Use of Alcohol and Other Drugs

The use of alcohol and other drugs can have unintended consequences. Alcohol and other drugs can lower inhibitions and create an atmosphere of confusion over whether consent is freely and affirmatively given. Alcohol and/or drugs can impact an individual’s decision-making capacity, awareness of consequences, and ability to give informed consent. The use of alcohol or drugs never makes an individual at fault for sexual misconduct committed against an individual. The question is whether an accused individual knew, or should have known, that the complaining individual was incapacitated due to alcohol and/or drugs and therefore unable to give consent to engage in sexual activity. Because determining whether an individual is incapacitated so as to be unable to give effective consent may be difficult to discern, individuals are strongly encouraged to err on the side of caution (i.e., when in doubt, assume that another person is incapacitated and therefore unable to consent). Being intoxicated or impaired by alcohol or drugs is never a defense to a complaint of sexual violence.

In Evaluating Incapacitation
For purposes of evaluating effective consent, the Institute considers two questions: (1) Did the person initiating sexual activity know that their partner was incapacitated? and if not, (2) Should a sober, reasonable person in the same situation have known that their partner was incapacitated? If the answer to either of these questions is “yes,” effective consent was absent.

For purposes of this policy, incapacitation is a state beyond drunkenness or intoxication. A person is not incapacitated merely because they have been drinking or using drugs.

The standard for incapacitation does not turn on technical or medical definitions, but instead focuses on whether a person has the physical and/or mental ability to make informed, rational judgments and decisions. A person who initiates sexual activity must look for the common and obvious warning signs that show that a person may be incapacitated or approaching incapacitation. Although every individual may manifest signs of incapacitation differently, typical signs include slurred or incomprehensible speech, unsteady gait, combativeness, emotional volatility, vomiting, or incontinence. A person who is incapacitated may not be able to understand some or all of the following questions: “Do you know where you are?”, “Do you know how you got here?”, “Do you know what is happening?”, “Do you know whom you are with?”.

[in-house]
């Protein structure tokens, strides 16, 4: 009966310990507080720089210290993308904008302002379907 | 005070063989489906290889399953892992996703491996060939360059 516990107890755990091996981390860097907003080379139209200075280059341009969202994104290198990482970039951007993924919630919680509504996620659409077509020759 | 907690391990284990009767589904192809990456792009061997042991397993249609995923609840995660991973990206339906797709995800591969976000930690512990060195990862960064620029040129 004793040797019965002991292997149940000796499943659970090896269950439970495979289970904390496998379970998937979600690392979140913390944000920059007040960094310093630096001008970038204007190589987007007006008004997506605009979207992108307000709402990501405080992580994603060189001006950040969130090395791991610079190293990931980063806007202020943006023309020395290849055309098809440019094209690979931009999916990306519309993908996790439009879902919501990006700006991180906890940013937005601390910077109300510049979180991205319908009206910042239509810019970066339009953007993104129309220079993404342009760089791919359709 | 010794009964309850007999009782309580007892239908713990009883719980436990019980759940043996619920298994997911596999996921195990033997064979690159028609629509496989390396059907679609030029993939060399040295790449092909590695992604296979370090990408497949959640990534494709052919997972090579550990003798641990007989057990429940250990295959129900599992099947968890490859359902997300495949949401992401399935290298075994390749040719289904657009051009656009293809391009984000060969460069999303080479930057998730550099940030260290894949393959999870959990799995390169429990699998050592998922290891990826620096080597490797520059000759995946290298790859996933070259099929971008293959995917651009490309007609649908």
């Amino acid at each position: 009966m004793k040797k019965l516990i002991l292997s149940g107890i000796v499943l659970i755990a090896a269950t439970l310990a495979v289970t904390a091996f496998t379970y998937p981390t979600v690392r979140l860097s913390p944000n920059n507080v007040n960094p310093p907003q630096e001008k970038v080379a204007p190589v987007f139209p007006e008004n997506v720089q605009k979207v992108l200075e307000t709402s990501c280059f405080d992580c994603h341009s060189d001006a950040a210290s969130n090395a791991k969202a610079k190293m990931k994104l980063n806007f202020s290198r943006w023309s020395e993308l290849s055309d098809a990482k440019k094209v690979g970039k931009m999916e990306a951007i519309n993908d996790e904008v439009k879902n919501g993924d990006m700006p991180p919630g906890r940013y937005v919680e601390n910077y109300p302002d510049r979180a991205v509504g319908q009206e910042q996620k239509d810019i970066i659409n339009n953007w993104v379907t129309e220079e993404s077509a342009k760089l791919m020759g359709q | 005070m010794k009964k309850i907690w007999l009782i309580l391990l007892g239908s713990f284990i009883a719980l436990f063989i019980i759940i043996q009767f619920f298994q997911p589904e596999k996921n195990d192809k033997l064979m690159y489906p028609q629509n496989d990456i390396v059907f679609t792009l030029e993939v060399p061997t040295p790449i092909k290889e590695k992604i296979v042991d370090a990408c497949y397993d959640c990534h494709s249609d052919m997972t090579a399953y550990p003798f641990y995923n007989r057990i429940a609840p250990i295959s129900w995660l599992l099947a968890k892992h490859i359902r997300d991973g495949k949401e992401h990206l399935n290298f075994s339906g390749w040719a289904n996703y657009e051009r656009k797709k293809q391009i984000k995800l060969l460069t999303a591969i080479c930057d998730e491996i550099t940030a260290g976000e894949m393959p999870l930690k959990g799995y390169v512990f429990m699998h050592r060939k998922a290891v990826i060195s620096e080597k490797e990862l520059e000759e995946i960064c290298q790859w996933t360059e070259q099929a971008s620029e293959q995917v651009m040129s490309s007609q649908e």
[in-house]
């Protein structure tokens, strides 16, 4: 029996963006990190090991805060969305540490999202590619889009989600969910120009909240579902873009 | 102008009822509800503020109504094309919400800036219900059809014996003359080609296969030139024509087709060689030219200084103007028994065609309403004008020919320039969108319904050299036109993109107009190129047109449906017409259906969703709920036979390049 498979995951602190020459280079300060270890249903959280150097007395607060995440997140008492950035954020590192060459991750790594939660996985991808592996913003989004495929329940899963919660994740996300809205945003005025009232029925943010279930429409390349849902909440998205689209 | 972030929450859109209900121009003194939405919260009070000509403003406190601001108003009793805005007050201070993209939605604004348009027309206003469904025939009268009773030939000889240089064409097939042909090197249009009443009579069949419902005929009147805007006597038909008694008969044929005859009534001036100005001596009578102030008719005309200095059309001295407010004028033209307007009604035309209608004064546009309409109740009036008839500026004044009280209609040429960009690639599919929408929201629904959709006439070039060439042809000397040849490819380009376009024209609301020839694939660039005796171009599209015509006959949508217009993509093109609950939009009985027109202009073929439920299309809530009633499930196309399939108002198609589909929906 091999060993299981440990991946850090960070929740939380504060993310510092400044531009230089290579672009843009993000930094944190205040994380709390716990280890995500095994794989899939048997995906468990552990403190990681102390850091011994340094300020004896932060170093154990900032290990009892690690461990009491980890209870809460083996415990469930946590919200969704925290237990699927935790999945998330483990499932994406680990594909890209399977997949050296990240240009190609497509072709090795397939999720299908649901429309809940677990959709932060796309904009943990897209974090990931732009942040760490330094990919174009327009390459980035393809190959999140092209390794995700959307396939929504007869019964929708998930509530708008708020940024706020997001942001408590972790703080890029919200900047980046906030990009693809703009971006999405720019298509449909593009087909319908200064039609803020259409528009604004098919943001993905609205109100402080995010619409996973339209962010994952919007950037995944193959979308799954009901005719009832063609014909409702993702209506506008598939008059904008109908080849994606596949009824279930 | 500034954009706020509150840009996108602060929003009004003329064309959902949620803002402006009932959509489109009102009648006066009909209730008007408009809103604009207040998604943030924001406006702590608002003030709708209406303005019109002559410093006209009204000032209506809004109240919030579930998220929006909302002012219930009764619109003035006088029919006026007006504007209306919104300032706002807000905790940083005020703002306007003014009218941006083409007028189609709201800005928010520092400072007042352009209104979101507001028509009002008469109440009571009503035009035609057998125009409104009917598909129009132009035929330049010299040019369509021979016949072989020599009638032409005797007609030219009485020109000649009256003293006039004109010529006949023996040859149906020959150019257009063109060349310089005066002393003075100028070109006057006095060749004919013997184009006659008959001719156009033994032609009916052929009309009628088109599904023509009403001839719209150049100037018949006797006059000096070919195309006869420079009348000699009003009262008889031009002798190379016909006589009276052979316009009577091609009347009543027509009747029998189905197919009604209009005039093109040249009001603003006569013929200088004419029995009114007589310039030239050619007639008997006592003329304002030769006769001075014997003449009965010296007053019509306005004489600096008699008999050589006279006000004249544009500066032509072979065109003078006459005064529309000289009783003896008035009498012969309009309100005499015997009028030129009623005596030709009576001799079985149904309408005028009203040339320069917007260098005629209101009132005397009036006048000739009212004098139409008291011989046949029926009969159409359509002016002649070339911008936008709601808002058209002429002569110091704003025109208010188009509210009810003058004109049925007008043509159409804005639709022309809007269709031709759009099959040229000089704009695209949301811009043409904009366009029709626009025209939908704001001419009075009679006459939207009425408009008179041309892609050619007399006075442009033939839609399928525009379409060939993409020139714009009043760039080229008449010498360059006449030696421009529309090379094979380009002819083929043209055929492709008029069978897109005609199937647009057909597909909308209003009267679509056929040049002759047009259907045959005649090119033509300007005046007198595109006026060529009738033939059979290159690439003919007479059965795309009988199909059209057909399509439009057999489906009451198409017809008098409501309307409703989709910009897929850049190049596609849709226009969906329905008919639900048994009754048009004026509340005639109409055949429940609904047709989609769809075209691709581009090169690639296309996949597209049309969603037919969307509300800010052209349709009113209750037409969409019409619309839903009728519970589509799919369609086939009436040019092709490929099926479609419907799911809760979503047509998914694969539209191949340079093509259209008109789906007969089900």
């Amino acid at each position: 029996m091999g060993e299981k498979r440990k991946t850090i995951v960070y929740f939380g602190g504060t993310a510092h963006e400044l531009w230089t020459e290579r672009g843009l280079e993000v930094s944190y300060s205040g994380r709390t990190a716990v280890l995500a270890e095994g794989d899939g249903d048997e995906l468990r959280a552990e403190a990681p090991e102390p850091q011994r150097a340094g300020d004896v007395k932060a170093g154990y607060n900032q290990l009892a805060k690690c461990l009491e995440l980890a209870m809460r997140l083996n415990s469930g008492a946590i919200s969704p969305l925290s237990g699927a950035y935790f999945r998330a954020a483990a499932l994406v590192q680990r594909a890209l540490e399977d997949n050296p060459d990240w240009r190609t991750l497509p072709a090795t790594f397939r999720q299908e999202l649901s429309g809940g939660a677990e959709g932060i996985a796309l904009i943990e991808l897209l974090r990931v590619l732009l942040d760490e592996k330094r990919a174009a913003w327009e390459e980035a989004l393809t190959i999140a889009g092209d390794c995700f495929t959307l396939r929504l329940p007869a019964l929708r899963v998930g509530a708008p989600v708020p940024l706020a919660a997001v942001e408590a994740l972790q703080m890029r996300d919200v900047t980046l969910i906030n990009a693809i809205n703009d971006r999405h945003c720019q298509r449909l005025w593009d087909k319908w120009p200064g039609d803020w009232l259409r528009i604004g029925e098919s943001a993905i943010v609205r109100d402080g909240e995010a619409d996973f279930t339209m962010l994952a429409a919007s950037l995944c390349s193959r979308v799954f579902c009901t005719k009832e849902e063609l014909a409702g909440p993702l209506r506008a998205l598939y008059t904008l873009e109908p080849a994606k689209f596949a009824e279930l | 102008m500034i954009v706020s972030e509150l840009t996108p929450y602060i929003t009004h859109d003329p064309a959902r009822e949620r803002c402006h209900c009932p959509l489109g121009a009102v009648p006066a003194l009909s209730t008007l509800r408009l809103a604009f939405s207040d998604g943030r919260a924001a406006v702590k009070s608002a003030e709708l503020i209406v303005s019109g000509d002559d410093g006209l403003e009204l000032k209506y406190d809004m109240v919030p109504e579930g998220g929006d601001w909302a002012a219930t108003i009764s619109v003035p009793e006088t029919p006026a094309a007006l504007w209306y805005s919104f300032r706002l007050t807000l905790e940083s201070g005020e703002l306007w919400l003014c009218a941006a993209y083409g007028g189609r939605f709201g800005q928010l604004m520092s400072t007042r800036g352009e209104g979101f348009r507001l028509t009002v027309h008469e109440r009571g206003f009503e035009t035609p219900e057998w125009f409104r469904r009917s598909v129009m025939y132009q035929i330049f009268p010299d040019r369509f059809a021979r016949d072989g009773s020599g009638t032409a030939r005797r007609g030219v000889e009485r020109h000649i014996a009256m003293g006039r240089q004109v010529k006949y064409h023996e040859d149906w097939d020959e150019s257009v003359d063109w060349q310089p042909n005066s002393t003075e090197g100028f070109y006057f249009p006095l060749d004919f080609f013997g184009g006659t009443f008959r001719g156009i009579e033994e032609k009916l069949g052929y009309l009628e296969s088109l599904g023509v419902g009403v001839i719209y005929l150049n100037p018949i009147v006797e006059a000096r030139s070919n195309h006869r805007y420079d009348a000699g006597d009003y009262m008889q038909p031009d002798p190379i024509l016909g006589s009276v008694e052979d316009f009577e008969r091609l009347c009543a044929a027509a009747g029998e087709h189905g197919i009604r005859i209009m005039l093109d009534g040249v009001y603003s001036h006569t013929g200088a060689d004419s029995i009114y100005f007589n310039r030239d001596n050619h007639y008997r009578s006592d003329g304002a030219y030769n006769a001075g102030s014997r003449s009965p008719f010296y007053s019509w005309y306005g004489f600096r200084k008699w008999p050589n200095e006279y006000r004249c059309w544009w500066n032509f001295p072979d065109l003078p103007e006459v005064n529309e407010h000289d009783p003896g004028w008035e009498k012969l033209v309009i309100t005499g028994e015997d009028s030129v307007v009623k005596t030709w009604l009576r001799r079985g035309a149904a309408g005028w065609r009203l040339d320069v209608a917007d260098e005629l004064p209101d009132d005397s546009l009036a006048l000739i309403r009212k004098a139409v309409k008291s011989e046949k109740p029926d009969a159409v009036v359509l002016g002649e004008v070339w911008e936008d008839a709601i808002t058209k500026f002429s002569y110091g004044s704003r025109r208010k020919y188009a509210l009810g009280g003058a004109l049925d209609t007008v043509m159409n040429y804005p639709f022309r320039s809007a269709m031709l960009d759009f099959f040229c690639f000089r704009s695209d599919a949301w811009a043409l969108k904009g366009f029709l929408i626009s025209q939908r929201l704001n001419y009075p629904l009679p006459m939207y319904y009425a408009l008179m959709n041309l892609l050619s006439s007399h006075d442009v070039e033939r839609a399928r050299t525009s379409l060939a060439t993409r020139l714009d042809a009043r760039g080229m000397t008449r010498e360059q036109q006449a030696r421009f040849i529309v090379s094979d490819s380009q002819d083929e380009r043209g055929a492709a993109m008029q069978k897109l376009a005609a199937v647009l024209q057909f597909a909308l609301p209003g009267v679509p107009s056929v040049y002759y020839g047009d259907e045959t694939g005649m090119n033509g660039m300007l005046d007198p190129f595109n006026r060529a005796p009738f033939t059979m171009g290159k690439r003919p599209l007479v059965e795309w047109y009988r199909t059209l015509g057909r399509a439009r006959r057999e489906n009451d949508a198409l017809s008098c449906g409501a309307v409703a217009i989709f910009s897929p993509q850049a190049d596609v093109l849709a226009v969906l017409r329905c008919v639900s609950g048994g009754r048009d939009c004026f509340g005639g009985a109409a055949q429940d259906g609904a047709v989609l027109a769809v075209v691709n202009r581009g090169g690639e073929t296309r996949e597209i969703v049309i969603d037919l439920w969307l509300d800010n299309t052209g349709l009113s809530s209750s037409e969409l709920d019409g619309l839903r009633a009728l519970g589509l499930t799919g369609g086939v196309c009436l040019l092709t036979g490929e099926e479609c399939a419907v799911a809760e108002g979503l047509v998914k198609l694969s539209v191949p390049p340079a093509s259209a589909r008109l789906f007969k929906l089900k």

Because the impact of alcohol and other drugs varies from person to person, one should be cautious before engaging in sexual contact or intercourse when either party has been drinking alcohol or using other drugs. The introduction of alcohol or other drugs may create ambiguity for either party as to whether effective consent has been sought or given. If one has doubt about either party’s level of intoxication, the safe thing to do is to forgo all sexual activity.

Good Samaritan Amnesty Policy

In a situation where students seek medical attention for an alcohol or prohibited substance-related medical emergency, MIT will treat the students’ use of alcohol or prohibited substances as a health and safety matter, not as a disciplinary incident. This policy, which is intended to reduce barriers to getting help, will be extended not only to the student receiving medical attention, but also to the student(s) who call for help. In addition, to encourage reporting and seeking help, this policy will be extended to any students who report in good faith that they witnessed or are the victim of a crime or a significant violation of MIT policy (e.g., sexual misconduct, hazing) even though they may have been under the influence of alcohol or prohibited substances at the time of the incident.

Click here for the full text of the Good Samaritan Amnesty Policy.